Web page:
Quarterly Statement by the Council of Financial Regulators – March 2022
The Council of Financial Regulators (CoFR) held its quarterly meeting on Tuesday 1 March. The meeting was chaired by Reserve Bank Governor Adrian Orr. The council welcomed the new FMA Chief Executive and CoFR co-chair Samantha Barrass.
Key items of discussion were the regulatory agenda for 2022, cyber resilience in the financial sector, the investigation into recent changes in the Credit Contracts and Consumer Finance Act (CCCFA), and the impact for New Zealand’s financial sector of the developing situation in Ukraine.
CoFR considered an updated Regulatory Initiatives Calendar for the New Zealand financial sector and endorsed this for publication. They noted that the regulatory agenda remained at capacity for both industry and regulators and undertook to identify initiatives that could be delayed should unforeseen circumstances arise during the year that would further negatively impact capacity.
CoFR agreed that cyber resilience across New Zealand’s financial system should be added to the list of priority themes. CoFR agreed to set up a cross agency community of experts to share information, and collaborate on initiatives in this space to build on the domestic cyber-attack protocols already under development.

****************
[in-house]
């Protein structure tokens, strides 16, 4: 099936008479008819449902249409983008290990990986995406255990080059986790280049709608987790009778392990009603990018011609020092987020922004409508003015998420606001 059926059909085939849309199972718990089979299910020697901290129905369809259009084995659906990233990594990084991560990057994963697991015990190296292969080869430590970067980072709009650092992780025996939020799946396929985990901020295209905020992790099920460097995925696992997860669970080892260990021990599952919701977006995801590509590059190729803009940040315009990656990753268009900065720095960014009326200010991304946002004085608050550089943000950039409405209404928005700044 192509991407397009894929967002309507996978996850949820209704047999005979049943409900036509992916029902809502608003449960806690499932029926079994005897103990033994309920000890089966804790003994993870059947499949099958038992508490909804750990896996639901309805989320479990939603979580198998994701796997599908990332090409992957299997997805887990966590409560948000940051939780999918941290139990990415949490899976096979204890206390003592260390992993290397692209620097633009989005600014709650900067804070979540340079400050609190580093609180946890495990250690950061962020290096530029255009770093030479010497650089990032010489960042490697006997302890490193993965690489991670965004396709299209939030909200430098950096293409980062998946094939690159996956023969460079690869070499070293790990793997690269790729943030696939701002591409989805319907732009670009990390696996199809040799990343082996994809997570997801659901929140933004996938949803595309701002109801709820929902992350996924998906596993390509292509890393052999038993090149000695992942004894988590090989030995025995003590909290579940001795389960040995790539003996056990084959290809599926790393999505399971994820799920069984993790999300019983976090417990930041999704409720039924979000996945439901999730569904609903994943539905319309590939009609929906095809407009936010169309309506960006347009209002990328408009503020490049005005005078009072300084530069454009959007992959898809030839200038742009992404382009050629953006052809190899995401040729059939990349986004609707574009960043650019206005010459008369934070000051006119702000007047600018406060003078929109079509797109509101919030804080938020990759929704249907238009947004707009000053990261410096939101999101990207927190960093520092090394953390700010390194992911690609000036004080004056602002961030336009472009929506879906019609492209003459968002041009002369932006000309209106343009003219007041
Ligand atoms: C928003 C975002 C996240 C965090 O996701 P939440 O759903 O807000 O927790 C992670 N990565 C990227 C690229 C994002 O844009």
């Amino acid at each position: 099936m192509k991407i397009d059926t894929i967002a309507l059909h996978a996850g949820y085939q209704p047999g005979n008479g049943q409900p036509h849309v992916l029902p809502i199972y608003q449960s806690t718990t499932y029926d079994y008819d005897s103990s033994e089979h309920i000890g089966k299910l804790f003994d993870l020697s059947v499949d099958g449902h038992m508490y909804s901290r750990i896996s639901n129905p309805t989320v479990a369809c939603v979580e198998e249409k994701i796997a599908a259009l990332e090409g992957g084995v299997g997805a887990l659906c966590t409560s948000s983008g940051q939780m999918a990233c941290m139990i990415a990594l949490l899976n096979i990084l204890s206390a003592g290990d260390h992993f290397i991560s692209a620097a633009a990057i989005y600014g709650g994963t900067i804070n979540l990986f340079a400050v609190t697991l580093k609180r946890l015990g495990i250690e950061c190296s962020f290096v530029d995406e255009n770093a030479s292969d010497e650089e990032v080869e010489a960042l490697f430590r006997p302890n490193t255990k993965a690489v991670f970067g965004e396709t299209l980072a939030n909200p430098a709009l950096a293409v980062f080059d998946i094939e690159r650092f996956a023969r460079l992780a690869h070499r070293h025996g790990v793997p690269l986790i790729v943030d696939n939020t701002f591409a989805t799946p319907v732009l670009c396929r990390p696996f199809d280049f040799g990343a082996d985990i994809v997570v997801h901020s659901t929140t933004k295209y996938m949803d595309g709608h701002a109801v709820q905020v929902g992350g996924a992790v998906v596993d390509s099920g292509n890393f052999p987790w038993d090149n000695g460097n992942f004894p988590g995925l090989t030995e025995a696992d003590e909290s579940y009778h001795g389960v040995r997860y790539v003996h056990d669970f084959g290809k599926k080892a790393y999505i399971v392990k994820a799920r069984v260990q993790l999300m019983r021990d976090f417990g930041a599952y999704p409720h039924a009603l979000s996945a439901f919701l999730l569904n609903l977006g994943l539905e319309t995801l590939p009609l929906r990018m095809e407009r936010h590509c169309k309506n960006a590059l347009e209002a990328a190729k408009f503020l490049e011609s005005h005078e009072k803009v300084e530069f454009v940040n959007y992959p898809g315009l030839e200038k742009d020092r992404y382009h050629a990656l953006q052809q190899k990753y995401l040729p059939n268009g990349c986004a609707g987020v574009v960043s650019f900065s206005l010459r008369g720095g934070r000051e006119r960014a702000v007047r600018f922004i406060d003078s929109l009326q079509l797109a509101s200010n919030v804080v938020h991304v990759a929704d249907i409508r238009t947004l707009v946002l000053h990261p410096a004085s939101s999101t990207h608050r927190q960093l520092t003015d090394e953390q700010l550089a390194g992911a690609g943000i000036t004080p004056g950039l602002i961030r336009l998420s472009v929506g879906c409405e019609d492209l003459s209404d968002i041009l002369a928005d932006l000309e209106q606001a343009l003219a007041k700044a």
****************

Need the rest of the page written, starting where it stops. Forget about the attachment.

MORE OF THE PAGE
CoFR discussed the ongoing investigation into the initial implementation of recent changes to the CCCFA. The objective of this investigation is to identify any impacts of the recent CCCFA changes that came into force on 1 December 2021, considering the scale and nature of the impacts, to assess what, if any, further actions are needed. Chief executives agreed to continue to provide input to the investigation being led by MBIE and that responsive action should be taken if the investigation reveals this is needed. Any changes however should be careful not to undermine the effectiveness of the regime in protecting New Zealanders from being burdened with unaffordable debt.
CoFR also considered the recent developments in Ukraine and the implications for New Zealand’s financial sector, particularly the implications of certain Russian banks being removed from the SWIFT international financial messaging system.